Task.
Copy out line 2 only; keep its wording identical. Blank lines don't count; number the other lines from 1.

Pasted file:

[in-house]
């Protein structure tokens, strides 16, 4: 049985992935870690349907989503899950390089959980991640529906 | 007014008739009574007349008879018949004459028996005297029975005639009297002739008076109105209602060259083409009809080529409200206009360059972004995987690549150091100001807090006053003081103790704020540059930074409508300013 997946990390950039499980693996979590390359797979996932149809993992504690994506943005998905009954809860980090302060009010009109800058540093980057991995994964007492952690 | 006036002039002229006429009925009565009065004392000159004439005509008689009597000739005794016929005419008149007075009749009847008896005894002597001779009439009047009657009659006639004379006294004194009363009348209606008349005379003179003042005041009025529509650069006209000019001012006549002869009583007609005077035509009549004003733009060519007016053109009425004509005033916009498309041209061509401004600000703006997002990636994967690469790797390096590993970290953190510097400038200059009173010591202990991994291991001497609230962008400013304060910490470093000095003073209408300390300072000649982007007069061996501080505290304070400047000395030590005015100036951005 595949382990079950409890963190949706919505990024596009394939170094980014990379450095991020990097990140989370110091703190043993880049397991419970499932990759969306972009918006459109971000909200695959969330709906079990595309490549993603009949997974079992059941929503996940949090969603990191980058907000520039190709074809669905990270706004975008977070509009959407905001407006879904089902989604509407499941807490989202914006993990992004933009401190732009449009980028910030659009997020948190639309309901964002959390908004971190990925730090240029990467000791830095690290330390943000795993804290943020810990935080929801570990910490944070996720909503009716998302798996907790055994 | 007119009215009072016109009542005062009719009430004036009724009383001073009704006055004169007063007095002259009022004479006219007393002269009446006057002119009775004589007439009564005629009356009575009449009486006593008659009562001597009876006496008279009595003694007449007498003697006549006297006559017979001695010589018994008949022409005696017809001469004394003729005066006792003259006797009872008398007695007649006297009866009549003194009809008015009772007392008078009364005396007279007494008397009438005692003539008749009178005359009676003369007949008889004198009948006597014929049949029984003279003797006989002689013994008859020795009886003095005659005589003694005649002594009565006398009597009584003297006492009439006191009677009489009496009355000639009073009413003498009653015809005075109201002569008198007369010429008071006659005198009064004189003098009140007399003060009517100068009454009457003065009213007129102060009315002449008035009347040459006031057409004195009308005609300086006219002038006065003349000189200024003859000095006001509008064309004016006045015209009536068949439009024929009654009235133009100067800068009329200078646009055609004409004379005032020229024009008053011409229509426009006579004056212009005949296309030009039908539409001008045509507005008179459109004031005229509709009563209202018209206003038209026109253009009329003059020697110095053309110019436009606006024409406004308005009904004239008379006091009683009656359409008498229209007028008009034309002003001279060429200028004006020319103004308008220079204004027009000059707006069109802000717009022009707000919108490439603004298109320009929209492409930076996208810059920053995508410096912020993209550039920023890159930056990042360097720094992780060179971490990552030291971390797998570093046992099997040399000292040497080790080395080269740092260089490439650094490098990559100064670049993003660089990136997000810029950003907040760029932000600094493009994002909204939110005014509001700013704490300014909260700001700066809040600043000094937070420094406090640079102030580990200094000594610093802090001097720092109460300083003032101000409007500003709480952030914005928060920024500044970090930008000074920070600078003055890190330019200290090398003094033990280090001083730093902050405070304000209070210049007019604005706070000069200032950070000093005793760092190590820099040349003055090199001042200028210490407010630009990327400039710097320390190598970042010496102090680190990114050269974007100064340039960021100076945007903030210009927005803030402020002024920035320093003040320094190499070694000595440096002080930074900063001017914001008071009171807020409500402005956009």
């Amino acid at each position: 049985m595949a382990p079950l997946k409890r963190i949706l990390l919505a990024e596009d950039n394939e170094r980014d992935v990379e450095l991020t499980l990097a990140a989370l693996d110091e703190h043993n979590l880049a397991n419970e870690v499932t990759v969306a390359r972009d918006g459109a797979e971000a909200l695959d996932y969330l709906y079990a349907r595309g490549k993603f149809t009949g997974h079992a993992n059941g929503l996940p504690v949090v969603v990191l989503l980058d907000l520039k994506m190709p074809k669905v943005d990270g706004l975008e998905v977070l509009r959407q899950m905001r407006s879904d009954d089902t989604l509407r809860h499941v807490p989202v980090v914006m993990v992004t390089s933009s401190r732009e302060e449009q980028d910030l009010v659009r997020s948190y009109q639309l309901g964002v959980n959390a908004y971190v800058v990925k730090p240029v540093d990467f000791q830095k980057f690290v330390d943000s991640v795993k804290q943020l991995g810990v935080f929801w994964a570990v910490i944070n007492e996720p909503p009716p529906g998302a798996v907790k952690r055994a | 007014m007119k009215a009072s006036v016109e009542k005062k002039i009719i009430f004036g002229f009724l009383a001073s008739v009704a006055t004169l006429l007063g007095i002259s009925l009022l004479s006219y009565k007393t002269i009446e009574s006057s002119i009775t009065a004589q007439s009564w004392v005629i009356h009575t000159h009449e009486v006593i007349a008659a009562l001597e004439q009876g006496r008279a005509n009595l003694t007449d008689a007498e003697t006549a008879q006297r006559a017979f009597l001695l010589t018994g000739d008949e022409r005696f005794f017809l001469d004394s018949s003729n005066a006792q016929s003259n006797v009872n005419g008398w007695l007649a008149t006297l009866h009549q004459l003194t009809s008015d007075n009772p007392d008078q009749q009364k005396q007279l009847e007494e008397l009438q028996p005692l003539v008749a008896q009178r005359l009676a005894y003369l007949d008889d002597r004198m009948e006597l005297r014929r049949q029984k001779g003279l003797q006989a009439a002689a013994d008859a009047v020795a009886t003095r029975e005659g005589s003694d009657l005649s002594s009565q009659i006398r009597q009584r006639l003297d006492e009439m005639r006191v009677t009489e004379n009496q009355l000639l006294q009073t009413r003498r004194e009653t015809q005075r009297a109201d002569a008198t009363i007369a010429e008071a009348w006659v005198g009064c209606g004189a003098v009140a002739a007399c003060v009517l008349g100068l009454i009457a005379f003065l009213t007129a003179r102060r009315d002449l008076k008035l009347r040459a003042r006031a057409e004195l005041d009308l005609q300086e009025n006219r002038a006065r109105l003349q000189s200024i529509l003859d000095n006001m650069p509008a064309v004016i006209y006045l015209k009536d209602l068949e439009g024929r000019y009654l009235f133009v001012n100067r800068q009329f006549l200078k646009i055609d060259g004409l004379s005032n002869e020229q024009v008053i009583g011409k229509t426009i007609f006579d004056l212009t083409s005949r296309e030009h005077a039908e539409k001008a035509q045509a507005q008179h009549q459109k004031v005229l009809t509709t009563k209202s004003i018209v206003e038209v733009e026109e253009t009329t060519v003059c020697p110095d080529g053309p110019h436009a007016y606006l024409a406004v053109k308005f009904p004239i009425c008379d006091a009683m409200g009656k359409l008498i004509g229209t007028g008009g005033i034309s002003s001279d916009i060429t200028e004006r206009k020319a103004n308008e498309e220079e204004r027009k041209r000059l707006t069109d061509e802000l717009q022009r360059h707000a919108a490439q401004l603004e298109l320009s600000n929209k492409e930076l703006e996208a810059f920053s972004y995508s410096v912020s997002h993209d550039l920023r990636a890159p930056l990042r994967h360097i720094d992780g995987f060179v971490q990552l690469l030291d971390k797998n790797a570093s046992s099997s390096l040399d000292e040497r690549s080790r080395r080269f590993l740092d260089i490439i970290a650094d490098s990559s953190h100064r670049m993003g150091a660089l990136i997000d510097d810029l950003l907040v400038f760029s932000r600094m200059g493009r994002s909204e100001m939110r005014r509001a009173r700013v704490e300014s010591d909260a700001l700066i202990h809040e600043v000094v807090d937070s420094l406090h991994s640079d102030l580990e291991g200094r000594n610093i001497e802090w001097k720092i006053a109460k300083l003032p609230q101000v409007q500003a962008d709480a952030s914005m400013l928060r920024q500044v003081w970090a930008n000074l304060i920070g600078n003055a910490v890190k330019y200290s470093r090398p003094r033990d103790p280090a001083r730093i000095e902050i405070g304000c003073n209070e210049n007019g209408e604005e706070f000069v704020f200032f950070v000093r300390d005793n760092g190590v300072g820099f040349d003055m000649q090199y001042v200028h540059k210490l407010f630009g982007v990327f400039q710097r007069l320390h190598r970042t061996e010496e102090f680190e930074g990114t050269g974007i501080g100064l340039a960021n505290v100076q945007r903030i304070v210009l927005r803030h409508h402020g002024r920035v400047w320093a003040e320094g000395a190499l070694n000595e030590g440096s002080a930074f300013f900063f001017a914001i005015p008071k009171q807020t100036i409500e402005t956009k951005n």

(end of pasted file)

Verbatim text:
């Protein structure tokens, strides 16, 4: 049985992935870690349907989503899950390089959980991640529906 | 007014008739009574007349008879018949004459028996005297029975005639009297002739008076109105209602060259083409009809080529409200206009360059972004995987690549150091100001807090006053003081103790704020540059930074409508300013 997946990390950039499980693996979590390359797979996932149809993992504690994506943005998905009954809860980090302060009010009109800058540093980057991995994964007492952690 | 006036002039002229006429009925009565009065004392000159004439005509008689009597000739005794016929005419008149007075009749009847008896005894002597001779009439009047009657009659006639004379006294004194009363009348209606008349005379003179003042005041009025529509650069006209000019001012006549002869009583007609005077035509009549004003733009060519007016053109009425004509005033916009498309041209061509401004600000703006997002990636994967690469790797390096590993970290953190510097400038200059009173010591202990991994291991001497609230962008400013304060910490470093000095003073209408300390300072000649982007007069061996501080505290304070400047000395030590005015100036951005 595949382990079950409890963190949706919505990024596009394939170094980014990379450095991020990097990140989370110091703190043993880049397991419970499932990759969306972009918006459109971000909200695959969330709906079990595309490549993603009949997974079992059941929503996940949090969603990191980058907000520039190709074809669905990270706004975008977070509009959407905001407006879904089902989604509407499941807490989202914006993990992004933009401190732009449009980028910030659009997020948190639309309901964002959390908004971190990925730090240029990467000791830095690290330390943000795993804290943020810990935080929801570990910490944070996720909503009716998302798996907790055994 | 007119009215009072016109009542005062009719009430004036009724009383001073009704006055004169007063007095002259009022004479006219007393002269009446006057002119009775004589007439009564005629009356009575009449009486006593008659009562001597009876006496008279009595003694007449007498003697006549006297006559017979001695010589018994008949022409005696017809001469004394003729005066006792003259006797009872008398007695007649006297009866009549003194009809008015009772007392008078009364005396007279007494008397009438005692003539008749009178005359009676003369007949008889004198009948006597014929049949029984003279003797006989002689013994008859020795009886003095005659005589003694005649002594009565006398009597009584003297006492009439006191009677009489009496009355000639009073009413003498009653015809005075109201002569008198007369010429008071006659005198009064004189003098009140007399003060009517100068009454009457003065009213007129102060009315002449008035009347040459006031057409004195009308005609300086006219002038006065003349000189200024003859000095006001509008064309004016006045015209009536068949439009024929009654009235133009100067800068009329200078646009055609004409004379005032020229024009008053011409229509426009006579004056212009005949296309030009039908539409001008045509507005008179459109004031005229509709009563209202018209206003038209026109253009009329003059020697110095053309110019436009606006024409406004308005009904004239008379006091009683009656359409008498229209007028008009034309002003001279060429200028004006020319103004308008220079204004027009000059707006069109802000717009022009707000919108490439603004298109320009929209492409930076996208810059920053995508410096912020993209550039920023890159930056990042360097720094992780060179971490990552030291971390797998570093046992099997040399000292040497080790080395080269740092260089490439650094490098990559100064670049993003660089990136997000810029950003907040760029932000600094493009994002909204939110005014509001700013704490300014909260700001700066809040600043000094937070420094406090640079102030580990200094000594610093802090001097720092109460300083003032101000409007500003709480952030914005928060920024500044970090930008000074920070600078003055890190330019200290090398003094033990280090001083730093902050405070304000209070210049007019604005706070000069200032950070000093005793760092190590820099040349003055090199001042200028210490407010630009990327400039710097320390190598970042010496102090680190990114050269974007100064340039960021100076945007903030210009927005803030402020002024920035320093003040320094190499070694000595440096002080930074900063001017914001008071009171807020409500402005956009």